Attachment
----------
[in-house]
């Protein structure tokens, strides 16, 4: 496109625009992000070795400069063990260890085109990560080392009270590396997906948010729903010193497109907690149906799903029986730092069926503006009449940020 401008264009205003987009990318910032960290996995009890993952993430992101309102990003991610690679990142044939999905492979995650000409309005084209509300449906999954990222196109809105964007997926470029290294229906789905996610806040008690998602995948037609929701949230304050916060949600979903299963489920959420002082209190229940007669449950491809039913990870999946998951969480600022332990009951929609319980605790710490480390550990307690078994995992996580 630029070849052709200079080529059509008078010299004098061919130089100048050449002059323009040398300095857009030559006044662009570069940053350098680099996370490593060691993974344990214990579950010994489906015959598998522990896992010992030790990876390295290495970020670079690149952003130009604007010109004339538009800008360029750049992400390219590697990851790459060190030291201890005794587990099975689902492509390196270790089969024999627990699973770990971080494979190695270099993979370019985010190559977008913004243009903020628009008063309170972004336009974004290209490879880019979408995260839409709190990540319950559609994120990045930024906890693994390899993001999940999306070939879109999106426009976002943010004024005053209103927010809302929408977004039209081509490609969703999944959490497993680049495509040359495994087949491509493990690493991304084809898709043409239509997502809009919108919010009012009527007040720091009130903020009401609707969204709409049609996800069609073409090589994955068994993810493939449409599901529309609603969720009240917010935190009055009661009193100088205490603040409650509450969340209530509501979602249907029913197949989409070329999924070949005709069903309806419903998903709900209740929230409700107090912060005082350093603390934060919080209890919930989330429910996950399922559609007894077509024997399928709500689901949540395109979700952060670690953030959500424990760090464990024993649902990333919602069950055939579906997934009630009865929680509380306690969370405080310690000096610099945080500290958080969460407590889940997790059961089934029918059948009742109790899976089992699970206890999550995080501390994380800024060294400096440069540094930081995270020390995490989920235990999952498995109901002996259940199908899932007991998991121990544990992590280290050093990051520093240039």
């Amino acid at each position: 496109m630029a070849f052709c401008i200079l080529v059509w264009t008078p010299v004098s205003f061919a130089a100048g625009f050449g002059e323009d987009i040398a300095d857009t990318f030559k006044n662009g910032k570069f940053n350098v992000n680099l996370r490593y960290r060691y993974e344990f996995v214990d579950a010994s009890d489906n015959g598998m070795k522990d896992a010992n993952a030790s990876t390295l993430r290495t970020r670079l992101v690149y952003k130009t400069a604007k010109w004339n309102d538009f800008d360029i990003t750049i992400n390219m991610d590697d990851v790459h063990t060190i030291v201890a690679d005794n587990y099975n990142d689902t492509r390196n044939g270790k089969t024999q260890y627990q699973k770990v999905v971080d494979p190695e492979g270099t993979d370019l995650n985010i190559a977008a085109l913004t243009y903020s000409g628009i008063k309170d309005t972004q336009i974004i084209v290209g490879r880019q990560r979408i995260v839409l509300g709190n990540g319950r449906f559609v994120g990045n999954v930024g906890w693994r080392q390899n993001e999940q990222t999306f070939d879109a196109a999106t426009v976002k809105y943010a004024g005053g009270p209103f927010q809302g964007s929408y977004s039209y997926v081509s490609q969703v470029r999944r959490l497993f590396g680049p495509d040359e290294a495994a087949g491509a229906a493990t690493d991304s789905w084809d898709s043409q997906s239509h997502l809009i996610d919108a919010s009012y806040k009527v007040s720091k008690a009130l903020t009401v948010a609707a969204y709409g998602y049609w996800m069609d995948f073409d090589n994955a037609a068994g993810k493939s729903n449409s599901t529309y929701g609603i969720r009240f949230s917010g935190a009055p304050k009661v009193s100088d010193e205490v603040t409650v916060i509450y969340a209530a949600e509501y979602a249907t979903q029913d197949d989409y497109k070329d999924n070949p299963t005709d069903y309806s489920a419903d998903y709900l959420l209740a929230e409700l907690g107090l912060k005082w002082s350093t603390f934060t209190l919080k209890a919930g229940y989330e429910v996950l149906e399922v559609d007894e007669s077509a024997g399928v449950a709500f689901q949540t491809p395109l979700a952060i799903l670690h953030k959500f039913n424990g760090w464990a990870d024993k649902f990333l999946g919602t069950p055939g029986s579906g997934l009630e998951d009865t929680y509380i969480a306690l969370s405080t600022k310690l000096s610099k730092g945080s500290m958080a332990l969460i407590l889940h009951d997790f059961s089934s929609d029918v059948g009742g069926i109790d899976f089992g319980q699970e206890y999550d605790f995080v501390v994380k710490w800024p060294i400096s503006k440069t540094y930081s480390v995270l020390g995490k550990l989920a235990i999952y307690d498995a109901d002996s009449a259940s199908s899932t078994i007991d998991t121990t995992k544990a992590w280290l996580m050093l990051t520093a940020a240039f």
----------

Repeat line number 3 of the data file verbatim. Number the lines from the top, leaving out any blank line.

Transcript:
């Amino acid at each position: 496109m630029a070849f052709c401008i200079l080529v059509w264009t008078p010299v004098s205003f061919a130089a100048g625009f050449g002059e323009d987009i040398a300095d857009t990318f030559k006044n662009g910032k570069f940053n350098v992000n680099l996370r490593y960290r060691y993974e344990f996995v214990d579950a010994s009890d489906n015959g598998m070795k522990d896992a010992n993952a030790s990876t390295l993430r290495t970020r670079l992101v690149y952003k130009t400069a604007k010109w004339n309102d538009f800008d360029i990003t750049i992400n390219m991610d590697d990851v790459h063990t060190i030291v201890a690679d005794n587990y099975n990142d689902t492509r390196n044939g270790k089969t024999q260890y627990q699973k770990v999905v971080d494979p190695e492979g270099t993979d370019l995650n985010i190559a977008a085109l913004t243009y903020s000409g628009i008063k309170d309005t972004q336009i974004i084209v290209g490879r880019q990560r979408i995260v839409l509300g709190n990540g319950r449906f559609v994120g990045n999954v930024g906890w693994r080392q390899n993001e999940q990222t999306f070939d879109a196109a999106t426009v976002k809105y943010a004024g005053g009270p209103f927010q809302g964007s929408y977004s039209y997926v081509s490609q969703v470029r999944r959490l497993f590396g680049p495509d040359e290294a495994a087949g491509a229906a493990t690493d991304s789905w084809d898709s043409q997906s239509h997502l809009i996610d919108a919010s009012y806040k009527v007040s720091k008690a009130l903020t009401v948010a609707a969204y709409g998602y049609w996800m069609d995948f073409d090589n994955a037609a068994g993810k493939s729903n449409s599901t529309y929701g609603i969720r009240f949230s917010g935190a009055p304050k009661v009193s100088d010193e205490v603040t409650v916060i509450y969340a209530a949600e509501y979602a249907t979903q029913d197949d989409y497109k070329d999924n070949p299963t005709d069903y309806s489920a419903d998903y709900l959420l209740a929230e409700l907690g107090l912060k005082w002082s350093t603390f934060t209190l919080k209890a919930g229940y989330e429910v996950l149906e399922v559609d007894e007669s077509a024997g399928v449950a709500f689901q949540t491809p395109l979700a952060i799903l670690h953030k959500f039913n424990g760090w464990a990870d024993k649902f990333l999946g919602t069950p055939g029986s579906g997934l009630e998951d009865t929680y509380i969480a306690l969370s405080t600022k310690l000096s610099k730092g945080s500290m958080a332990l969460i407590l889940h009951d997790f059961s089934s929609d029918v059948g009742g069926i109790d899976f089992g319980q699970e206890y999550d605790f995080v501390v994380k710490w800024p060294i400096s503006k440069t540094y930081s480390v995270l020390g995490k550990l989920a235990i999952y307690d498995a109901d002996s009449a259940s199908s899932t078994i007991d998991t121990t995992k544990a992590w280290l996580m050093l990051t520093a940020a240039f």